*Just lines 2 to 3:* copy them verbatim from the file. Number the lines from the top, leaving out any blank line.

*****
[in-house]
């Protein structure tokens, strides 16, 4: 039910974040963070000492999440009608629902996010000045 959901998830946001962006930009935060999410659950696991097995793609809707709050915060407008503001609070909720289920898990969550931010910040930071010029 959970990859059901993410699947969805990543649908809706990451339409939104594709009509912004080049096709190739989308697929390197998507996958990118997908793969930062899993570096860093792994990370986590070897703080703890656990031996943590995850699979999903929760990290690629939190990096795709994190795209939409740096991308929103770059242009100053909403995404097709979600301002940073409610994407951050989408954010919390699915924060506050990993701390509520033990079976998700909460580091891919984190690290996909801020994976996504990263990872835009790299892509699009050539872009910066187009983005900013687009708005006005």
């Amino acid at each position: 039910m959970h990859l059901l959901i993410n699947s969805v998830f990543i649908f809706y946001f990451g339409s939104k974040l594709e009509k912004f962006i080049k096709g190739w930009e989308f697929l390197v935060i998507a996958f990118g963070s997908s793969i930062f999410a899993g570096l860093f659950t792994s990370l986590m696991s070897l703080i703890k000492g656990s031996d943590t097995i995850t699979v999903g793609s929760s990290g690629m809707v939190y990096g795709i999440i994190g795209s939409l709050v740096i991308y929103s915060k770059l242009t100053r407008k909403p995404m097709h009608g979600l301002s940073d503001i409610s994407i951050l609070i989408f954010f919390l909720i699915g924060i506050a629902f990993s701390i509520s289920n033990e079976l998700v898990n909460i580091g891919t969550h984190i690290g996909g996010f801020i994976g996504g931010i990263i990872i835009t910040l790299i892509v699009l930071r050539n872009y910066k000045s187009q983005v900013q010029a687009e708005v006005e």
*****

């Protein structure tokens, strides 16, 4: 039910974040963070000492999440009608629902996010000045 959901998830946001962006930009935060999410659950696991097995793609809707709050915060407008503001609070909720289920898990969550931010910040930071010029 959970990859059901993410699947969805990543649908809706990451339409939104594709009509912004080049096709190739989308697929390197998507996958990118997908793969930062899993570096860093792994990370986590070897703080703890656990031996943590995850699979999903929760990290690629939190990096795709994190795209939409740096991308929103770059242009100053909403995404097709979600301002940073409610994407951050989408954010919390699915924060506050990993701390509520033990079976998700909460580091891919984190690290996909801020994976996504990263990872835009790299892509699009050539872009910066187009983005900013687009708005006005």
């Amino acid at each position: 039910m959970h990859l059901l959901i993410n699947s969805v998830f990543i649908f809706y946001f990451g339409s939104k974040l594709e009509k912004f962006i080049k096709g190739w930009e989308f697929l390197v935060i998507a996958f990118g963070s997908s793969i930062f999410a899993g570096l860093f659950t792994s990370l986590m696991s070897l703080i703890k000492g656990s031996d943590t097995i995850t699979v999903g793609s929760s990290g690629m809707v939190y990096g795709i999440i994190g795209s939409l709050v740096i991308y929103s915060k770059l242009t100053r407008k909403p995404m097709h009608g979600l301002s940073d503001i409610s994407i951050l609070i989408f954010f919390l909720i699915g924060i506050a629902f990993s701390i509520s289920n033990e079976l998700v898990n909460i580091g891919t969550h984190i690290g996909g996010f801020i994976g996504g931010i990263i990872i835009t910040l790299i892509v699009l930071r050539n872009y910066k000045s187009q983005v900013q010029a687009e708005v006005e």